Premier League have fanned flames they cannot control with pay-per-view

Pay-per-view: A cameraman films at London Stadium. Picture: PAPay-per-view: A cameraman films at London Stadium. Picture: PA
Pay-per-view: A cameraman films at London Stadium. Picture: PA
When Mike Ashley is on the wrong side of a moral argument about money and you are in the opposing camp, you should probably quickly reconsider your position.

Yet when it comes to pay-pay-view Premier League football, England’s top clubs have decided to kick the can down the road and take more of their fans’ money before they think again.

Hopefully, some time in November they will confront the issue, see the error of their ways and put matters right, as they had the chance to on Tuesday. The longer they take to address the anger they have stirred, the more costly it could be for them in the long run.

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Given how deaf the Premier League has been to public opinion so far, we cannot take it for granted.

In these strange times, there is nothing wrong with pay-pay-view football.

The Premier League has tried it before, setting up its own pay-per-view channel in 2001 to sell matches direct to supporters, but had to abandon the idea because of lack of interest. If we thought Sheffield United’s 2007 trip to Aston Villa, the last match on “Prem Plus”, was the end of the matter, we probably should have known better.

Now, though, the idea has some merit. Fans have been locked out of grounds since March – unless, ridiculously, they want to go to a pilot at a designated bar there to watch a game on television with the windows blocked so they cannot, horror of horror, see 22 men kicking a football directly.

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Given the Government does not believe it is safe for them to sit, socially distanced, outdoors and watch games in person, it is not unreasonable to allow them to view them on television instead. It is the idea at a time of such economic hardship that they should be asked to pay £14.95 to watch not the best games but the ones Sky and BT have turned their noses up at that has offended so many.

BOYCOTT: Sheffield United's trip to Liverpool last week was put behind a pay-per-view wall. Picture: Michael Steele/PA Wire.BOYCOTT: Sheffield United's trip to Liverpool last week was put behind a pay-per-view wall. Picture: Michael Steele/PA Wire.
BOYCOTT: Sheffield United's trip to Liverpool last week was put behind a pay-per-view wall. Picture: Michael Steele/PA Wire.

Even Newcastle United owner Ashley – whose business practices are rarely designed to curry favour – argued in public and at Tuesday’s Premier League board meeting for £4.95 a game until Christmas.

Even after a few weeks it is obvious what a public relations disaster £14.95 has been.

“It’s finished, no-one is paying for it, no-one is watching it, it’s done,” Sky Sports’ most high-profile employee, Gary Neville, argued on its Premier League channel. The broadcasters are said to be concerned they are being tainted by association.

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A swift apology and a price cut might have rectified the situation but the delay will cost Leeds United fans another £14.95 to watch their game at Crystal Palace.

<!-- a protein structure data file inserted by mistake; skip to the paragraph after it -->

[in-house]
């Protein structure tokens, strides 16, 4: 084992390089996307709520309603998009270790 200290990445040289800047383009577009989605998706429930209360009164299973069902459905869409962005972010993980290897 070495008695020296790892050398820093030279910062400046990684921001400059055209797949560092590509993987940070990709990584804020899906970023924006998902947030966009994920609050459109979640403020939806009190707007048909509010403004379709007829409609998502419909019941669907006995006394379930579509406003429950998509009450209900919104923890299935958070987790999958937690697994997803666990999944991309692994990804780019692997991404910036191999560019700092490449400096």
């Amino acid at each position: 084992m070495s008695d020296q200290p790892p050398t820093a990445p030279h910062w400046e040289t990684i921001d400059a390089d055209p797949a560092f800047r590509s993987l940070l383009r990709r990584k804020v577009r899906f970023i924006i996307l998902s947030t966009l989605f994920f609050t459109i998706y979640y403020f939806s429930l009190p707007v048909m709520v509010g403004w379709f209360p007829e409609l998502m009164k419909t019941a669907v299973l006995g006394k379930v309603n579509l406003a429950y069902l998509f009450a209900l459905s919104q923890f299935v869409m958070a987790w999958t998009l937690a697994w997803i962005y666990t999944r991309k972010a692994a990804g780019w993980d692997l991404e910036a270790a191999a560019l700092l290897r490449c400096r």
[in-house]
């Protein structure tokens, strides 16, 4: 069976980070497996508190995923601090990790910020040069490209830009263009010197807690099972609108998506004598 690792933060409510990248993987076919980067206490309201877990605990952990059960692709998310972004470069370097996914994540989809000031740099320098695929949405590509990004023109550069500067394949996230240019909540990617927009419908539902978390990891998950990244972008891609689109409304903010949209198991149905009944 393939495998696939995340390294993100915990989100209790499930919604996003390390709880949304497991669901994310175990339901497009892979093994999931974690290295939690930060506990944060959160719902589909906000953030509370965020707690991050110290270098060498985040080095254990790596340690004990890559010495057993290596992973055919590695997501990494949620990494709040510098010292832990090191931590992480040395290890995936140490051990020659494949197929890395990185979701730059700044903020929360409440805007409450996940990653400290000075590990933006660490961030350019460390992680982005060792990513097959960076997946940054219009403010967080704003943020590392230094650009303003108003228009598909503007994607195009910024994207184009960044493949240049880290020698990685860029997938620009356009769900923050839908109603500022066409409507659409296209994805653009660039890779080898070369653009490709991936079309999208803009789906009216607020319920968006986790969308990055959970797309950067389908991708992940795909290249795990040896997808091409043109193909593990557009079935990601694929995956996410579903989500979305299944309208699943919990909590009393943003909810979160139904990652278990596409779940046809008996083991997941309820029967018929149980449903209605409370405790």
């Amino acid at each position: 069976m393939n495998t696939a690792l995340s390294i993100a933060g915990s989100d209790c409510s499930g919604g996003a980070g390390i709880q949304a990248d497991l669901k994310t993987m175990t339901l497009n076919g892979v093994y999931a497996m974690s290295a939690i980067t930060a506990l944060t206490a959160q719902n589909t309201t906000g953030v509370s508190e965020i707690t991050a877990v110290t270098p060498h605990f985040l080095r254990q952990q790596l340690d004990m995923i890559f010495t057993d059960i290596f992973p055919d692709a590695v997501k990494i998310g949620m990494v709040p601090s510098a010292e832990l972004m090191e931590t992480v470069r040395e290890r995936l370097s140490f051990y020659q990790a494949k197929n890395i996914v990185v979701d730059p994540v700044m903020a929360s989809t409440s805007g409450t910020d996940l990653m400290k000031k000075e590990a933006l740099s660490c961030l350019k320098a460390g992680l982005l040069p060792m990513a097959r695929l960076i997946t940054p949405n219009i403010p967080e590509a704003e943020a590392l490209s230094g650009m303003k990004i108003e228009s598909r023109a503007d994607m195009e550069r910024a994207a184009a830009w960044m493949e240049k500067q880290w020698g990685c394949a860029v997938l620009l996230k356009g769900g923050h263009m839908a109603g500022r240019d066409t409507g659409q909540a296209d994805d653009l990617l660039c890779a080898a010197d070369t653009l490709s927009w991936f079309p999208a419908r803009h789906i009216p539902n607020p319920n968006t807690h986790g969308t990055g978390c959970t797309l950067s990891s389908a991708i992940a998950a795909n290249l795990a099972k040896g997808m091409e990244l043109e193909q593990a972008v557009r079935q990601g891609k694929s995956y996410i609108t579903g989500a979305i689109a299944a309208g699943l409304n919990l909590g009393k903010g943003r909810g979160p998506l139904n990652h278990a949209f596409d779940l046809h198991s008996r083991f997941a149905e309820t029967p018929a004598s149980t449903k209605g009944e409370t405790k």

The contempt for supporters has actually not been totally negative. More than £300,000 has been raised for charity – mostly foodbanks, highlighting another area where those in authority have been tone deaf to the national mood – by fans boycotting matches and donating the £14.95. Even those of clubs yet to have a pay-per-view game have donated.

The Premier League are obviously hoping this all blows over but may have fanned flames they cannot control.

What has historically allowed it to ride increasingly roughshod over supporters is the knowledge these are addicts, and there are always enough mugs who will pay for the malcontents and those who simply cannot to be ignored.

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Hence the ridiculous kick-off times that drag fans up and down the country at great expense and sometimes short notice to suit broadcasters.

Leeds took the fight to Sky in the Championship but their money is so fundamental to the Premier League model it is not something many clubs are brave enough to do. When you pay the eye-watering sums Sky and BT do to show live Premier League football, you are probably entitled to call the shots. If you want a more (real) fan-friendly product, accept less money.

It is different in Germany, where fans hold far more sway.

Bundesliga supporters are far more likely to boycott a game because – brace yourself for this – it is played on a Monday night.

This season, some English fans will have watched the illegal streams which are such a threat to the Premier League’s business model for the first time but many diehards have just got used to not going to the game, many armchair fans to not seeing them live at all.

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Going to the game was a habit. Even though in some cases more often than not the football was miserable and the results worse, it was a social occasion, a ritual.

As long as there were bums on seats – or increasingly direct debit payments in television companies’ bank accounts – the show could go on as the ringmasters pleased.

But if the Premier League gets fans into the habit of boycotting games when they get angry about being pushed around, that is a game-changer. Suddenly the power is back in the hands of the people. Ignoring them will no longer be a long-term option.

The Premier League executives could live to regret giving supporters a taste for boycotts.

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